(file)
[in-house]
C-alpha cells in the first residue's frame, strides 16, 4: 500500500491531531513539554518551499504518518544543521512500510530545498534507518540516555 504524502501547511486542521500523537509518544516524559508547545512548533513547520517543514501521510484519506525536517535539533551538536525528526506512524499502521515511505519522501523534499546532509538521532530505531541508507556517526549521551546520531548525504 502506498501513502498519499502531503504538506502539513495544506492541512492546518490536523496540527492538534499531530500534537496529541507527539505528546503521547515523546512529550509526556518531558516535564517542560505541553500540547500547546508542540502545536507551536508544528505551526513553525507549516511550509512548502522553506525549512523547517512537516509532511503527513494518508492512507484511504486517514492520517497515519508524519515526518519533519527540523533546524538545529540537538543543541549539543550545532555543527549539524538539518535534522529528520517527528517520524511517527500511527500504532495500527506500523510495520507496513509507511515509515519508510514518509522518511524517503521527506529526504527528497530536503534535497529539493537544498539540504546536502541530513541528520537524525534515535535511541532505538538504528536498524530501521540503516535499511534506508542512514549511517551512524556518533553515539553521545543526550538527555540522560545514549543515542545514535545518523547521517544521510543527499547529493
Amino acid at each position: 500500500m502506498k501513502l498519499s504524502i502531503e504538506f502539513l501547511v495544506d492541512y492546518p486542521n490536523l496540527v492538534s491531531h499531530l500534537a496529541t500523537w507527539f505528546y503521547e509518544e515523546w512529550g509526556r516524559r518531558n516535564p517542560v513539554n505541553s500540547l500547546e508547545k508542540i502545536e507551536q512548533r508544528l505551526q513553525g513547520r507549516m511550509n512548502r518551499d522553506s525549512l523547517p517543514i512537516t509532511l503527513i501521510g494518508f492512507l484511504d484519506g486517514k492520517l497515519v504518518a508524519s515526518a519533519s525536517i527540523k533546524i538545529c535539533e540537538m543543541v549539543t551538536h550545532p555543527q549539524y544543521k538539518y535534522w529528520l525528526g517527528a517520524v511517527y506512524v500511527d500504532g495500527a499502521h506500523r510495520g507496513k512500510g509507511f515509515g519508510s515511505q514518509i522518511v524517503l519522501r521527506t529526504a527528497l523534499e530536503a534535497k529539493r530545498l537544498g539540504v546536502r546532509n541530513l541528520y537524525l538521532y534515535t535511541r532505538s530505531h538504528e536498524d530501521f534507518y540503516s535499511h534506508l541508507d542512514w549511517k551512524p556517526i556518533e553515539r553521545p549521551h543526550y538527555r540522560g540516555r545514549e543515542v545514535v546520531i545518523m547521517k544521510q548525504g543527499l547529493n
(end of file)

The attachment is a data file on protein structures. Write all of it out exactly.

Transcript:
[in-house]
C-alpha cells in the first residue's frame, strides 16, 4: 500500500491531531513539554518551499504518518544543521512500510530545498534507518540516555 504524502501547511486542521500523537509518544516524559508547545512548533513547520517543514501521510484519506525536517535539533551538536525528526506512524499502521515511505519522501523534499546532509538521532530505531541508507556517526549521551546520531548525504 502506498501513502498519499502531503504538506502539513495544506492541512492546518490536523496540527492538534499531530500534537496529541507527539505528546503521547515523546512529550509526556518531558516535564517542560505541553500540547500547546508542540502545536507551536508544528505551526513553525507549516511550509512548502522553506525549512523547517512537516509532511503527513494518508492512507484511504486517514492520517497515519508524519515526518519533519527540523533546524538545529540537538543543541549539543550545532555543527549539524538539518535534522529528520517527528517520524511517527500511527500504532495500527506500523510495520507496513509507511515509515519508510514518509522518511524517503521527506529526504527528497530536503534535497529539493537544498539540504546536502541530513541528520537524525534515535535511541532505538538504528536498524530501521540503516535499511534506508542512514549511517551512524556518533553515539553521545543526550538527555540522560545514549543515542545514535545518523547521517544521510543527499547529493
Amino acid at each position: 500500500m502506498k501513502l498519499s504524502i502531503e504538506f502539513l501547511v495544506d492541512y492546518p486542521n490536523l496540527v492538534s491531531h499531530l500534537a496529541t500523537w507527539f505528546y503521547e509518544e515523546w512529550g509526556r516524559r518531558n516535564p517542560v513539554n505541553s500540547l500547546e508547545k508542540i502545536e507551536q512548533r508544528l505551526q513553525g513547520r507549516m511550509n512548502r518551499d522553506s525549512l523547517p517543514i512537516t509532511l503527513i501521510g494518508f492512507l484511504d484519506g486517514k492520517l497515519v504518518a508524519s515526518a519533519s525536517i527540523k533546524i538545529c535539533e540537538m543543541v549539543t551538536h550545532p555543527q549539524y544543521k538539518y535534522w529528520l525528526g517527528a517520524v511517527y506512524v500511527d500504532g495500527a499502521h506500523r510495520g507496513k512500510g509507511f515509515g519508510s515511505q514518509i522518511v524517503l519522501r521527506t529526504a527528497l523534499e530536503a534535497k529539493r530545498l537544498g539540504v546536502r546532509n541530513l541528520y537524525l538521532y534515535t535511541r532505538s530505531h538504528e536498524d530501521f534507518y540503516s535499511h534506508l541508507d542512514w549511517k551512524p556517526i556518533e553515539r553521545p549521551h543526550y538527555r540522560g540516555r545514549e543515542v545514535v546520531i545518523m547521517k544521510q548525504g543527499l547529493n